How to build a sitemap – A simple guide

How to build a sitemap. – A simple Guide

It’s a little more complex than that though. In this post I want to write my second ‘themed’ topic of conversation about all the things you’ll need to consider around how to build a sitemap. The post is designed to give you a very over-arching ‘flavour’ of all the disciplines needed when building a site, and whilst is not intended to give you an exhaustive guide on building your website & ever tenet of it, you should be able to get a gyst’. I’m currently trying to give my client a gyst, so hopefully this will help.

It’s actually called Information Architecture (IA)

Not to be confused with User Experience (or UX), IA is holistically described (be me) as ‘the process of getting the right information to the right people at the right time in a way which makes sense’.

If you think about websites, we’ve all been at the mercy of a terrible User Interface (or UI) which gives us subsequently a terrible User Experience (UX) and we leave the site to go to a competitor. How many times have you not been able to find contact details on a website? Or a price for a product?

Trends, expectations & the nature of the content also drive the way a website presents information. SnapChat is a classic example of a hideously complex user interface whereas companies like Apple have perfected the UX and UI, presenting information in such a way which feels organic, natural and easy to use without you ever getting stuck & wondering where to find something.

And that’s the key word – ‘feel’. Good websites make you feel like you’re interacting with a ‘thing’ – something more than a website. Companies who actively make UX and UI complicated to purposely misguide the user, well yeah, you can do that too – think the last time you tried to unsubscribe from a marketing email but you unsubscribe by leaving the tick ‘in’ but the words state the opposite – this is bullshit and you shouldn’t do this.

Building your map.

Often called JSD or ‘Jackson Structed Design’ in Academia, you can break out Microsoft Visio or some post it notes and map out how you want the back bone of your site to look. Something like this;

 

Although very simple, the above shows a sitemap. The good idea around post-it notes is you can move things around and brainstorm ideas about how every aspect of the site should look. Its only when you have this backbone can you start to think about how to wrap a creative layer around it and how to not only present it to the user, but what content you’re going to need to create in the first place.

Be careful of going too high fidelity too soon, so don’t start doing your sitemap in prototyping software like Axure, you’ll immediately get lost in the design & implementation and not focus on just delivering what your customer needs to know.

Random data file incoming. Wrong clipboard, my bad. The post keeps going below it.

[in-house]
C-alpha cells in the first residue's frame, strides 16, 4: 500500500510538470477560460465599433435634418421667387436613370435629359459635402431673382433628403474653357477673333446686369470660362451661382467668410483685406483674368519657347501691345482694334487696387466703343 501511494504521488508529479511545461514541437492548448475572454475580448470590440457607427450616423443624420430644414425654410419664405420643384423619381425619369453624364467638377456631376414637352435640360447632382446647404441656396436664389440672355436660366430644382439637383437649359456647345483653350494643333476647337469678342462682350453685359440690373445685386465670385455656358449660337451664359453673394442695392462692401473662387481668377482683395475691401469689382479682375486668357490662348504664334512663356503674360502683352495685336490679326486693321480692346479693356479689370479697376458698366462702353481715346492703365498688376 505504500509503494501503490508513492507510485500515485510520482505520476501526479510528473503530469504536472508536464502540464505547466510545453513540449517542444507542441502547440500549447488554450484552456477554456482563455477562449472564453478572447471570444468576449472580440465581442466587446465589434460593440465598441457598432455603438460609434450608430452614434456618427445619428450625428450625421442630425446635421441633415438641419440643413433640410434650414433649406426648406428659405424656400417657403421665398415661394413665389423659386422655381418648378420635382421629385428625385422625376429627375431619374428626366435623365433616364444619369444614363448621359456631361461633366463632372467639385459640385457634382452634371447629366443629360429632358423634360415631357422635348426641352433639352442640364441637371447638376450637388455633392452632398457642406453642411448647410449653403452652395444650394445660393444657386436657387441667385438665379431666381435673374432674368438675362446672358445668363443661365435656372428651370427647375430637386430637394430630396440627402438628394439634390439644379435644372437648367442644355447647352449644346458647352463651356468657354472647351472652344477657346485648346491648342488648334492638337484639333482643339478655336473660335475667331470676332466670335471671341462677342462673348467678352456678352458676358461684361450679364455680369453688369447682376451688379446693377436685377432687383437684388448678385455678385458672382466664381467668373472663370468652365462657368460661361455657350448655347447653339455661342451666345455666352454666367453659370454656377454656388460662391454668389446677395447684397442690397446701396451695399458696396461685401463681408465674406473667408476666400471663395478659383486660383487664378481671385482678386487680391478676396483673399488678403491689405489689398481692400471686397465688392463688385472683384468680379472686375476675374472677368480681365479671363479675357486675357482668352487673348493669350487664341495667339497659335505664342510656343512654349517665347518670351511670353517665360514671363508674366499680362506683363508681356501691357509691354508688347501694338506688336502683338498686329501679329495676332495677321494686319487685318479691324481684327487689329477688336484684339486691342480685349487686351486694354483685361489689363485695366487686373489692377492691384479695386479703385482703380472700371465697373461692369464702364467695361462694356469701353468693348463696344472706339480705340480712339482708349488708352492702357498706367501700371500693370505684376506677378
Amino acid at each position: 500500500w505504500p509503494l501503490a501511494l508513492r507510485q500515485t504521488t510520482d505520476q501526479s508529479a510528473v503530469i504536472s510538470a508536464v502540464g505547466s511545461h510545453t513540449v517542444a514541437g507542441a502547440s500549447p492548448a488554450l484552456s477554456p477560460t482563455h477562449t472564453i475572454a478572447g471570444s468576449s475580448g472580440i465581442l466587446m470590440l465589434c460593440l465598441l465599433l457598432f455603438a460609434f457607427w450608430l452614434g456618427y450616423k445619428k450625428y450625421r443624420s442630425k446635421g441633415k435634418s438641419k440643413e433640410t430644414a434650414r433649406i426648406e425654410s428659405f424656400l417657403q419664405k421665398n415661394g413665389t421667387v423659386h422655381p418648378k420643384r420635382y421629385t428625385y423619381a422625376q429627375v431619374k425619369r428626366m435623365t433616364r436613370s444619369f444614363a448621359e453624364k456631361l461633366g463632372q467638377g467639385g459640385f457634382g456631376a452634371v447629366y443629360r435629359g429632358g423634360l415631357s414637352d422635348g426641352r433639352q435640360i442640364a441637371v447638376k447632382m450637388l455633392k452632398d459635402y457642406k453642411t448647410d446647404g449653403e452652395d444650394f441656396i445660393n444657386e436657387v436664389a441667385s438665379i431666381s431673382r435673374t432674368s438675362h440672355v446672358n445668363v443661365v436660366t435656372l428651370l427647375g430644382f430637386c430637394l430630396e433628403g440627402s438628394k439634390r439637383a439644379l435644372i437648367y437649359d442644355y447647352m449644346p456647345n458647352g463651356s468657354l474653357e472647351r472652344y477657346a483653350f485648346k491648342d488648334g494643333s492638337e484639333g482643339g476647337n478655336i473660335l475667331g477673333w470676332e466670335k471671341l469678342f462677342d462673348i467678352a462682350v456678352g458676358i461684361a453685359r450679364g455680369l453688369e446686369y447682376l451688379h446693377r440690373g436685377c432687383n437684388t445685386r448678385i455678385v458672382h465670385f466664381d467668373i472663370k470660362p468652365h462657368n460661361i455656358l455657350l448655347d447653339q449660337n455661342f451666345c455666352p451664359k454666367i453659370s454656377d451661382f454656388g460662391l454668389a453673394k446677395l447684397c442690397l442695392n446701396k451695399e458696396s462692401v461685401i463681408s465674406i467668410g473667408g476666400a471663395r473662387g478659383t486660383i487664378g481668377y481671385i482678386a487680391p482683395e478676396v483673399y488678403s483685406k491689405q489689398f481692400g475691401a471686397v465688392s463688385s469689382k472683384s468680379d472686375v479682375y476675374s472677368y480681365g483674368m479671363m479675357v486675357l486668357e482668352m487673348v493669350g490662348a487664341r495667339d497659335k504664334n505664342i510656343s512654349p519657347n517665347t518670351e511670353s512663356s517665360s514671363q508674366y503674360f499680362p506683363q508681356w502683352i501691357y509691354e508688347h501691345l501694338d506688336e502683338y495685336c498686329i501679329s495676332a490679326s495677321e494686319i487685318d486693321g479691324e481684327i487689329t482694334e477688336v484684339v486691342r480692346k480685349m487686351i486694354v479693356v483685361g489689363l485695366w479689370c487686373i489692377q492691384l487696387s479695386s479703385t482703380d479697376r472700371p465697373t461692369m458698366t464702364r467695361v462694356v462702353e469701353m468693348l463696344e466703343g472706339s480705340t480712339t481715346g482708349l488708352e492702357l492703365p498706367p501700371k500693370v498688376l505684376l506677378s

Case study

So let’s look at my example, I’m building a website which let’s say sell’s lightbulbs. I ask myself ‘what are the things someone looking at this site is going to want’

  • Finding the right lightbulb
  • Finding information out about the lightbulb
  • Browsing what lightbulbs are in stock
  • How to return a purchased bulb
  • Contact information

You could argue at a very simple level, the above is all someone would care about when buying lightbulbs, so if you want to make your site successful, centre its content around what the user needs NOT WHAT YOU WANT – the website belongs to your users, not you.

Summary

  • Make sure your conceptual site map is clear & makes logical sense.
  • The website needs to be organised from an end-user’s perspective. The website belongs to your users, not you. Don’t fall into this easy trap of making a vanity website.
  • Avoid any information which is unneeded. Be a ruthless editor.
  • Organise information hierarchically, from the general to the specific. Allow users to drill down in the most appropriate way.
  • Sit down with your prospective users & test all labels and terminology. If you are using industry slang, make sure it’s relevant.

When you’re happy with your core ideas and approaches you’ve captured it’s time to get them into a computer. This will enable you to share and amend your sitemap efficiently following testing and feedback. Use the program or application that you are most comfortable with. I personally use Axure & Visio but numerous alternatives exist so just make sure it’s clear. Others include;

In fact, there’s a great list here

I’d always recommend that you test whether or not potential users of your website find the organisation and labelling of information on your website easy to understand. Only then can you be sure that you are organising your website in a way that will help prospective users find what they’re looking for. On-site workshops or remote card sorting tools such as Optimal Sort are particularly useful for this.

Now you have completed refining your sitemap it is time to obtain sign-off from senior decision-makers. To facilitate this, you need to involve them early on in the process and ensure that they are fully briefed throughout the process. If you’ve done the required research and testing you will also be able to provide compelling evidence why certain terms and approaches have been taken. This should minimise the impact of internal politics and subjective decision-making.

Lastly, it is critical that you explain that the sitemap you present is still a work-in-progress. Ongoing flexibility is key and you must be given the freedom to implement amends to the sitemap as and when required.

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